Modern Love by Beau North | Review

Modern Love by Beau North | ReviewModern Love by Beau North
on July 11th 2017
Genres: Contemporary Romance, Novella
Pages: 132
Format: eARC
Source: via Author
Amazon US
Goodreads
four-half-stars

"Love at first sight wasn't meant for millennials," thinks Alice Aberdeen: art student, recovering addict, David Bowie enthusiast. Alice is among the recently dumped and only wants to keep her nose to the grindstone until she finishes her degree. Her sister has other ideas and sets her up with new-in-town Will Murphy--tall, dark, and aloof. To say it wasn't an instant attraction is an understatement: He finds her abrasive, with her sharp tongue and don't-screw-with-me attitude. She thinks he's excessively reserved, too damn serious. But the more time Alice spends with Will, the more their slow burn begins to thaw her heart. A man of two worlds, half-Irish, half-Indian, Will feels at home with Alice. He soon realizes her tough shell is hiding extensive scar tissue--from her addiction and recovery to her spectacularly bad ex-girlfriend to the loss of her mother. Modern Love isn't a story about love at first sight but learning to love yourself before being able to see the one you love.

This book may be unsuitable for people under 18 years of age due to its use of sexual content, drug and alcohol use, and/or violence.

I received this book for free in exchange for an honest review. This does not affect my opinion of the book or the content of my review.

Mature Content

I loved Beau North’s writing style in her previous works (All JAFF) so I wasn’t surprised when I enjoyed Modern Love so much. Charming, hopeful, painfully real and beautiful, Modern Love is the kind of contemporary read anyone will enjoy. This book had dynamic and colorful characters that were imperfect yet authentic and it featured different kinds of love—romantic, familial, even toxic.

Alice Aberdeen is still hung up on her ex-girlfriend of two years, so her sister Emma—and her boyfriend, Gabe—brings it upon herself to become her matchmaker. For some reason, Emma and Gabe think it’s perfect for Alice to meet the guy they believe is perfect for her at a David Bowie costume contest… and Alice has no clue she’s set up on a blind date with Gabe’s best friend.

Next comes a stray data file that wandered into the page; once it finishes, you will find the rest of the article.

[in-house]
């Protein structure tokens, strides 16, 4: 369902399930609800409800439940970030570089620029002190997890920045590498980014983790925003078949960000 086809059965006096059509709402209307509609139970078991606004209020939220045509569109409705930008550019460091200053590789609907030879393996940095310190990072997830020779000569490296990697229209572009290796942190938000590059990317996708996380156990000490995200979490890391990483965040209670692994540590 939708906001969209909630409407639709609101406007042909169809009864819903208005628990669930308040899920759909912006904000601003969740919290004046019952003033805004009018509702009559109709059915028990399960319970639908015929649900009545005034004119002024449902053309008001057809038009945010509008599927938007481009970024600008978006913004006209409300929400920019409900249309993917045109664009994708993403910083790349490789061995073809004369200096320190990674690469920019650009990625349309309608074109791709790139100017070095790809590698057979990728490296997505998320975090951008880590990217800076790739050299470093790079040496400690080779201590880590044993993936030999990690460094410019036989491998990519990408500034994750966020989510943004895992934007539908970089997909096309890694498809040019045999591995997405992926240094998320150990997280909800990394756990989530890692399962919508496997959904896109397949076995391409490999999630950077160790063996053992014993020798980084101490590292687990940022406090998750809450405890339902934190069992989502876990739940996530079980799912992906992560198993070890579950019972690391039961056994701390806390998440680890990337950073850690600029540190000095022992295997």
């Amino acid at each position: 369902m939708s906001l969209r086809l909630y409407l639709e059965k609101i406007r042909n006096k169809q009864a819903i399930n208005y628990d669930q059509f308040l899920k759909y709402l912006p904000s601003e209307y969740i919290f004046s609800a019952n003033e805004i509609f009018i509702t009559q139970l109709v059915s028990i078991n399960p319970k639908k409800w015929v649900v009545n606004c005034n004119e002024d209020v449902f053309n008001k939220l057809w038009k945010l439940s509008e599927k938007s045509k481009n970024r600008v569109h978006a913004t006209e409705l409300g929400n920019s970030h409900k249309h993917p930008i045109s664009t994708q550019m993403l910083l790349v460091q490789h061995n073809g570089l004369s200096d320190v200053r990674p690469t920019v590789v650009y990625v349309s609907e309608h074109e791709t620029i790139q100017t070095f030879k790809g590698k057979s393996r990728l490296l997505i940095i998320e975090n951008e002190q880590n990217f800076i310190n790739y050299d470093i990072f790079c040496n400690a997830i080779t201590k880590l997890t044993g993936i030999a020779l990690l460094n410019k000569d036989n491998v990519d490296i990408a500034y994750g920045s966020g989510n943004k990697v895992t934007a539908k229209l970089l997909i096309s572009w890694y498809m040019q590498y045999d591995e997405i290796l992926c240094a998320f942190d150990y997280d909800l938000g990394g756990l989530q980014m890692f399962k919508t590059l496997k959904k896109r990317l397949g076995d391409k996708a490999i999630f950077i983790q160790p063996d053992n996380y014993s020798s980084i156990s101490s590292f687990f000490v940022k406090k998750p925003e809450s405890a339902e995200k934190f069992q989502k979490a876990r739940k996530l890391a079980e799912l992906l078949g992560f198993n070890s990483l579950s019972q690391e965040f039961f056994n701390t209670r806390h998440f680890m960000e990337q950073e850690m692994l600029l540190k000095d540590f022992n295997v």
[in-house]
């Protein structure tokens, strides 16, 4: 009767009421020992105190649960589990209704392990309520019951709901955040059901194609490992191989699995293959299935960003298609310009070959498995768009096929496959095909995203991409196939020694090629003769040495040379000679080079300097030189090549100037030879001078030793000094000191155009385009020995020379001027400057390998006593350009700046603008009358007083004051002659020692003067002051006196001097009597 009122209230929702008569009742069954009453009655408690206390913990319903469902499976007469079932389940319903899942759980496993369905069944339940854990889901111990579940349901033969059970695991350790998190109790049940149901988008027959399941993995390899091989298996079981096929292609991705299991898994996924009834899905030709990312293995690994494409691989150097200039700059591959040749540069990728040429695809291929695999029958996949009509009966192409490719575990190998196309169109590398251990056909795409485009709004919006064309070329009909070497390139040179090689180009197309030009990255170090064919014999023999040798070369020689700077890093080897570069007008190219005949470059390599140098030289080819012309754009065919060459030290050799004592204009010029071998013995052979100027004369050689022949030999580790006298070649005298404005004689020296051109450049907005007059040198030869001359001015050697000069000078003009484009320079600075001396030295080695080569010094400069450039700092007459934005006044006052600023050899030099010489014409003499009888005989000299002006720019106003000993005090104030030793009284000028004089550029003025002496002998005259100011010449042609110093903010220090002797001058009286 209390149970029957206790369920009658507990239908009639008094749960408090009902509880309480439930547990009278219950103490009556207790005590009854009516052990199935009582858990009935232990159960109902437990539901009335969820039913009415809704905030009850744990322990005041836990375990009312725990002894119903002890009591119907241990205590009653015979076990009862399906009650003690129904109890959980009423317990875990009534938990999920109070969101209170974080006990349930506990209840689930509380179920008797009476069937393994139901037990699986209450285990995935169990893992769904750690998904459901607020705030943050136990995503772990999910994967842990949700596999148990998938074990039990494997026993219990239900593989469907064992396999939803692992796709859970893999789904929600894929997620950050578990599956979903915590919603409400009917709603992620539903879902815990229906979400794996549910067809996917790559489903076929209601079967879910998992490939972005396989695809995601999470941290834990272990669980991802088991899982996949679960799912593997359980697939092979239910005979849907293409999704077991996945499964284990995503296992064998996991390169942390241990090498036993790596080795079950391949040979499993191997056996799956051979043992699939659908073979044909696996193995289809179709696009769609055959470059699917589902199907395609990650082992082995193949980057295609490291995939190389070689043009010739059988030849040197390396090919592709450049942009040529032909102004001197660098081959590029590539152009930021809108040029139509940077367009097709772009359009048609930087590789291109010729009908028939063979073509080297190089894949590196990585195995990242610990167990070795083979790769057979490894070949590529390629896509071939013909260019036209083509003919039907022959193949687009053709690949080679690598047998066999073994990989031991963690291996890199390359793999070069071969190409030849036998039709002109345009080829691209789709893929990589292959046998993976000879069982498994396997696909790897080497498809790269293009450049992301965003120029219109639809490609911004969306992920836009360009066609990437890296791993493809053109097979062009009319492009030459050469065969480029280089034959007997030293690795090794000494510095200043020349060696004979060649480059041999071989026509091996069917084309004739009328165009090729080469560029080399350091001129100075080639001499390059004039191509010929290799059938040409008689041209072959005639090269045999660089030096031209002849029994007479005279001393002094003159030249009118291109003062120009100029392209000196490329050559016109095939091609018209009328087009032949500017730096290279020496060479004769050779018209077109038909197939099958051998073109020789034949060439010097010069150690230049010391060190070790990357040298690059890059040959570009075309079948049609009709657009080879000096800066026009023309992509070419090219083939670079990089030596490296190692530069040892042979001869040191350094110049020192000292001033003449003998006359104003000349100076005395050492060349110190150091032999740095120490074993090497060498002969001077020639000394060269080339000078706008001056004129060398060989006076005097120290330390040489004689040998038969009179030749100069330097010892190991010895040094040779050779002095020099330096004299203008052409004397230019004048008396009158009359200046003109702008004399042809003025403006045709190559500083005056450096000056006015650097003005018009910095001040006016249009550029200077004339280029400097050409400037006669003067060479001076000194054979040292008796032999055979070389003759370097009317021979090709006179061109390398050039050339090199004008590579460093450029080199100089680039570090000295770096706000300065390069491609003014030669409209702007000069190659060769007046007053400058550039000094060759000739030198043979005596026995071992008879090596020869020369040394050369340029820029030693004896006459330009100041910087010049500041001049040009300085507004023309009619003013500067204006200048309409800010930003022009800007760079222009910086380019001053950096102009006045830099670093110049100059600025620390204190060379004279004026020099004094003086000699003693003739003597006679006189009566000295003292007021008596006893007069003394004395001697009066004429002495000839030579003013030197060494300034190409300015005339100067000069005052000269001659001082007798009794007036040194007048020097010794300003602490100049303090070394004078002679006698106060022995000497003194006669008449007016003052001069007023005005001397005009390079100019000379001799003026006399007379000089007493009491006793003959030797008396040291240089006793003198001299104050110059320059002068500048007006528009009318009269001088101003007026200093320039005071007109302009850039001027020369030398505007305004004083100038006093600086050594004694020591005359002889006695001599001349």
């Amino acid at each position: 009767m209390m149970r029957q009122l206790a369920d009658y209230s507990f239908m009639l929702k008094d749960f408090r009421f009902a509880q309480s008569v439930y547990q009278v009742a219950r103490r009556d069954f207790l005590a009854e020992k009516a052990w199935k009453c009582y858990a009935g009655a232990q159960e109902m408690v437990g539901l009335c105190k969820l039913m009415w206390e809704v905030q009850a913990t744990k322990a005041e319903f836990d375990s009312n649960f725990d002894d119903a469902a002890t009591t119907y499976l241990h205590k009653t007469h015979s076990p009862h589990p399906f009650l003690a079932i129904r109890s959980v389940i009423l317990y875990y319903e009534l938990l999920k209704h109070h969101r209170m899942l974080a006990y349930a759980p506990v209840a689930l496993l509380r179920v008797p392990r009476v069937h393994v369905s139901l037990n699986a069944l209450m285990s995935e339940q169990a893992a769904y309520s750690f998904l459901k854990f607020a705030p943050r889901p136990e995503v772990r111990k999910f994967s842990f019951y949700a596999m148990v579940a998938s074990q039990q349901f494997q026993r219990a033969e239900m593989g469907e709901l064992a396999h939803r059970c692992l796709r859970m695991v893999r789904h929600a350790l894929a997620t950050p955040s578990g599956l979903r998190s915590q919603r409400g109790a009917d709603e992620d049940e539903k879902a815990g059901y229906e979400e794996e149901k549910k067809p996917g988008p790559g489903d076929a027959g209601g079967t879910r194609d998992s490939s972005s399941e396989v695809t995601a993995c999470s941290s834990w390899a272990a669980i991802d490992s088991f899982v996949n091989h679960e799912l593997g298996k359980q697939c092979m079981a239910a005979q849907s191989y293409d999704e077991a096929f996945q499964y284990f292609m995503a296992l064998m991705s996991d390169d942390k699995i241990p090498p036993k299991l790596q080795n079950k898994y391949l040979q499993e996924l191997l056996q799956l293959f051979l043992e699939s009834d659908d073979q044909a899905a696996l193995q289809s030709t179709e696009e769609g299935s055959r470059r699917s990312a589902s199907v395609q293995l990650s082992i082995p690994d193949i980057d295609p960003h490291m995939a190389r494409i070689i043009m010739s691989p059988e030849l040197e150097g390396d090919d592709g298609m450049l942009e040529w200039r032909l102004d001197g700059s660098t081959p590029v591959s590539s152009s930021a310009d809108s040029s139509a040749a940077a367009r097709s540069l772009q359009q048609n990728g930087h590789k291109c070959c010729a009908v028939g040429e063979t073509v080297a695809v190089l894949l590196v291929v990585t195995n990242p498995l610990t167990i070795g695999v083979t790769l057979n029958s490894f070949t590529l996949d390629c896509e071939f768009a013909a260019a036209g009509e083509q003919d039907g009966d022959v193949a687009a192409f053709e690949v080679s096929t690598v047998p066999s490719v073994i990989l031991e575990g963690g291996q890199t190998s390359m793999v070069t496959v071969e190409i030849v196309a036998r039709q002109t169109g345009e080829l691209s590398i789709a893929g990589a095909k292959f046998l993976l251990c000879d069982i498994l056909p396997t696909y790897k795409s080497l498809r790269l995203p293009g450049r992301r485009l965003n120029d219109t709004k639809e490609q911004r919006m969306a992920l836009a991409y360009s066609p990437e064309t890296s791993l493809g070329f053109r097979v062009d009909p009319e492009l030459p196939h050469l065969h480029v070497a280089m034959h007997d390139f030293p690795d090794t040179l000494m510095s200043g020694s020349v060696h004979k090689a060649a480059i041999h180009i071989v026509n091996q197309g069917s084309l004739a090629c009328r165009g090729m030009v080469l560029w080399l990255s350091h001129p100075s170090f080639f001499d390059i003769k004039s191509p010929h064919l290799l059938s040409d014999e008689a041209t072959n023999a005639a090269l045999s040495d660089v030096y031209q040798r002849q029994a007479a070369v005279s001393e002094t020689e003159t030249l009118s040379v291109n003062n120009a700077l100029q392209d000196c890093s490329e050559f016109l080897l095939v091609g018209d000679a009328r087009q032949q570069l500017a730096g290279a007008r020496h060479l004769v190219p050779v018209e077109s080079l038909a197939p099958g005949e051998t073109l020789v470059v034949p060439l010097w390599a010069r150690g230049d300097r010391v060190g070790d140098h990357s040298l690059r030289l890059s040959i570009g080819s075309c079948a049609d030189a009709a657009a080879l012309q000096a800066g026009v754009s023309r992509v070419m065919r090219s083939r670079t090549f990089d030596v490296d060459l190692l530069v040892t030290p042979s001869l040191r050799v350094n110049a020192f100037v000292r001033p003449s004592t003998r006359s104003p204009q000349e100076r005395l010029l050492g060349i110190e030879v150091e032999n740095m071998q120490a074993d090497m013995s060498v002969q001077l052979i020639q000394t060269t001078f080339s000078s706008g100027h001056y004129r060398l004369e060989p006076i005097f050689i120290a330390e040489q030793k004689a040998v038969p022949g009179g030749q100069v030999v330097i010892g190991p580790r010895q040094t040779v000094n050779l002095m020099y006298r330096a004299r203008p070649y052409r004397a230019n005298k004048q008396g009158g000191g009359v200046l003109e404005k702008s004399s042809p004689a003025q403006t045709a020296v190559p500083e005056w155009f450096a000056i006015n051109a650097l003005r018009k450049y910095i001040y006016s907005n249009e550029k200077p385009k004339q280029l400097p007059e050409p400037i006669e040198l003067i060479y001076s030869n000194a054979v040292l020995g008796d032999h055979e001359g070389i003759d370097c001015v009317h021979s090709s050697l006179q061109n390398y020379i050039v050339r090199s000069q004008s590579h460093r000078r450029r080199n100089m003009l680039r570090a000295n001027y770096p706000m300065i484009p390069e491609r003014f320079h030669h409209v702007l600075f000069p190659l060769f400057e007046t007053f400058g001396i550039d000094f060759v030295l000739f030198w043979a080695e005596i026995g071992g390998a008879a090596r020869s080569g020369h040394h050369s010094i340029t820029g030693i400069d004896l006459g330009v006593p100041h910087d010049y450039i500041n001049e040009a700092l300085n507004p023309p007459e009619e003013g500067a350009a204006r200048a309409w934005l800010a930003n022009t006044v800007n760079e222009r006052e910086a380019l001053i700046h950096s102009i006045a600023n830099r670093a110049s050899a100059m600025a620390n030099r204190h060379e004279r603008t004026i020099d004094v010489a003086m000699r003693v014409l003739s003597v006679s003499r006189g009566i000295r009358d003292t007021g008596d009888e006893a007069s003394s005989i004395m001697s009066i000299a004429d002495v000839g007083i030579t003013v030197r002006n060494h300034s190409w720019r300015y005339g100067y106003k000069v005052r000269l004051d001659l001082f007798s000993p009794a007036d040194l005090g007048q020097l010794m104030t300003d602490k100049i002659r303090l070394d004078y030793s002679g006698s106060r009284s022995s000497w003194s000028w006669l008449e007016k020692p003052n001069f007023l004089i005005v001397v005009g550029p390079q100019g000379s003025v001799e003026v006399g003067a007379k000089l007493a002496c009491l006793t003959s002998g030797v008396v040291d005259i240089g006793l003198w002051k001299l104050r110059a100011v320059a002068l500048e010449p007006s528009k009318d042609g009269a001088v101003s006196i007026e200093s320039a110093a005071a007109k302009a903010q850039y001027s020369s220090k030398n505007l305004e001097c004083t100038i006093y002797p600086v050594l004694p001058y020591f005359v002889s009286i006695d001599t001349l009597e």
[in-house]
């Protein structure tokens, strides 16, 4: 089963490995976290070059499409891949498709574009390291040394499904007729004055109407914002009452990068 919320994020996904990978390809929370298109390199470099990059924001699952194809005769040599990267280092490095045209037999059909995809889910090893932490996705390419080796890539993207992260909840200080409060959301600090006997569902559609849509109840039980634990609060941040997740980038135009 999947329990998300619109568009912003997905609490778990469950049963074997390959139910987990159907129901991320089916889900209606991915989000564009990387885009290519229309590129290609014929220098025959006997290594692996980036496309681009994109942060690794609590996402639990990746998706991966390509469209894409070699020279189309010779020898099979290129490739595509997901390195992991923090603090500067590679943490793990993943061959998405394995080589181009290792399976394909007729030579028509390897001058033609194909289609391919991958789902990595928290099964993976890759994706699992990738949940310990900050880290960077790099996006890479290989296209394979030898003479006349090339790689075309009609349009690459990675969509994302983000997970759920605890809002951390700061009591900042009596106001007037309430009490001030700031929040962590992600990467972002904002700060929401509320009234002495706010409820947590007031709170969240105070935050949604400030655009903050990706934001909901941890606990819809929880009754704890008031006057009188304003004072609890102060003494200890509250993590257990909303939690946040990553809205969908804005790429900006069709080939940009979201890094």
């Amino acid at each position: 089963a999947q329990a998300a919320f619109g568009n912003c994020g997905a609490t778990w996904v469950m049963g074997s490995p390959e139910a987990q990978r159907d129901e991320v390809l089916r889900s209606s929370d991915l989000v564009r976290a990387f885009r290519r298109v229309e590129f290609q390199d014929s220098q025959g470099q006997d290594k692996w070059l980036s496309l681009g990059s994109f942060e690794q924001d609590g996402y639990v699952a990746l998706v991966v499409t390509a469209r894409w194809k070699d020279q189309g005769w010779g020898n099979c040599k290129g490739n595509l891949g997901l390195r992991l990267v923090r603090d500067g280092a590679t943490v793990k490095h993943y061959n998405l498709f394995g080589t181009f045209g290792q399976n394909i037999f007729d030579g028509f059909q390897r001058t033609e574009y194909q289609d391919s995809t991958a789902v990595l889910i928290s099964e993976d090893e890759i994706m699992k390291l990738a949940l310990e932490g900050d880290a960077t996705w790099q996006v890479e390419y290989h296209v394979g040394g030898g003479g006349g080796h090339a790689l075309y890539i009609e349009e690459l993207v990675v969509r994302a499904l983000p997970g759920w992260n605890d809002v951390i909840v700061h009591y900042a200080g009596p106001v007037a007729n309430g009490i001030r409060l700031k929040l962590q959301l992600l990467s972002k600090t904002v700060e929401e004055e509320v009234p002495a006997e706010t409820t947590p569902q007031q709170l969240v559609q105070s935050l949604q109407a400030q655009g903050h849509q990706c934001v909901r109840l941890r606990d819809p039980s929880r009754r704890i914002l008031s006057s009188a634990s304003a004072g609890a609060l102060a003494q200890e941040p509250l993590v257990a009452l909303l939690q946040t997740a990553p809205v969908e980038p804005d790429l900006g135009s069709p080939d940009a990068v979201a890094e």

“I challenge you to find two blacker, more cynical hearts than theirs.”

And so when they finally meet, Alice leaves an impression on Will Murphy in the middle of the dance floor by literally bumping into him and spilling ginger ale all over his expensive shirt.

Obviously, it wasn’t love at first sight for them, but it hasn’t stopped Emma and Gabe from finding ways to get them to hang out. Soon enough, Alice and Will realize they have some things in common and it wouldn’t kill them if they became friends, maybe even more. But when two people with two of the heaviest baggage try to float together, they’re bound to sink unless they learn to let go.

“She seems the kind of girl who’d break your bones, your balls, and your will to live.”

Alice is bisexual and was once an addict, but what I loved about that fact is the author didn’t use it as a plot device to keep the story rolling. Those things were just part of Alice, of who she is/was as a person. This woman had so many layers, but she’s so wonderful to get to know! Her love for art, David Bowie, her grief over losing her mother, her unhealthy obsession with her ex-girlfriend, Jamie, her unconditional love for her sister, Emma. This woman had so many facets, but the main takeaway is despite everything that’s happened to her, she’s still good.

Then we have Warinder “Will” Murphy, a half-Indian half-Irish businessman who hasn’t felt at home anywhere until meeting Alice. Because of his mixed heritage, he feels he’s not quite one or the other. He started off as this aloof, standoff-ish man (kind of like Mr. Darcy) when he first met Alice, but as we and Alice got to know him, he’s so much more than that. He’s funny, smart, and sweet. So, so sweet.

Despite its title (which is obviously a reference to David Bowie, a recurring theme in the story), the book was not just about love. It’s about life, losing one’s way and finding it again, and the different relationships in Alice’s and Will’s lives. One of my favorites was between Alice and her step-mom, Deb.

My selfish wish is that I hoped the story was longer. I wanted to see more of Will’s family, his mother’s side and father’s. I adored Alex, Will’s cousin, though, and the side-romance with a certain Sara.

Even with its heavy topics, Modern Love was witty and mostly light. I loved Alice and Will’s gradual build up to love, and the friendship that happened in between. If you’re looking for a heartwarming and fun story with lovable and unforgettable characters, I recommend reading Modern Love.

Tropes: Bad First Impressions, Friends to Lovers, Opposites Attract
POV: First Person, Dual POV
Standalone: Yes
Warning: View Spoiler »

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four-half-stars


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3 responses to “Modern Love by Beau North | Review

  1. beaunorthwrites

    Thank you so so much for this wonderful review. Writing something so personal, you’re always nervous about what kind of reception it will get. I’m so happy you liked it!

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